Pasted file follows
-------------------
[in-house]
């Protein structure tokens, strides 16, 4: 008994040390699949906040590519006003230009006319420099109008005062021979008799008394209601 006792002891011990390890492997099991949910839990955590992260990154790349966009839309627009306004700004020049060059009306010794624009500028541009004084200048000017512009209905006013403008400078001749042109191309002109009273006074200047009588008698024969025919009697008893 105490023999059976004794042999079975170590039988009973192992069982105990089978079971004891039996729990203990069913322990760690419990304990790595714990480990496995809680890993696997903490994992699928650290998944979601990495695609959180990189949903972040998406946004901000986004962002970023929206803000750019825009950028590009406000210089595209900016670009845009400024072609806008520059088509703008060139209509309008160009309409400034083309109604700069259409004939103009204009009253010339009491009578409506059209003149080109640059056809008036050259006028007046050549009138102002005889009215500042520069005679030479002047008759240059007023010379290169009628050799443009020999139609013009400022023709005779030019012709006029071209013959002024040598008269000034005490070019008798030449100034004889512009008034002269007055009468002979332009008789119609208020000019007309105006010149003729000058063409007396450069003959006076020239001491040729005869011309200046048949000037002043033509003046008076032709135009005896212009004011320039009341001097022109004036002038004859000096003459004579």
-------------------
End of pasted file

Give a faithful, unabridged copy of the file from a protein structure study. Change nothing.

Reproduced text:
[in-house]
């Protein structure tokens, strides 16, 4: 008994040390699949906040590519006003230009006319420099109008005062021979008799008394209601 006792002891011990390890492997099991949910839990955590992260990154790349966009839309627009306004700004020049060059009306010794624009500028541009004084200048000017512009209905006013403008400078001749042109191309002109009273006074200047009588008698024969025919009697008893 105490023999059976004794042999079975170590039988009973192992069982105990089978079971004891039996729990203990069913322990760690419990304990790595714990480990496995809680890993696997903490994992699928650290998944979601990495695609959180990189949903972040998406946004901000986004962002970023929206803000750019825009950028590009406000210089595209900016670009845009400024072609806008520059088509703008060139209509309008160009309409400034083309109604700069259409004939103009204009009253010339009491009578409506059209003149080109640059056809008036050259006028007046050549009138102002005889009215500042520069005679030479002047008759240059007023010379290169009628050799443009020999139609013009400022023709005779030019012709006029071209013959002024040598008269000034005490070019008798030449100034004889512009008034002269007055009468002979332009008789119609208020000019007309105006010149003729000058063409007396450069003959006076020239001491040729005869011309200046048949000037002043033509003046008076032709135009005896212009004011320039009341001097022109004036002038004859000096003459004579």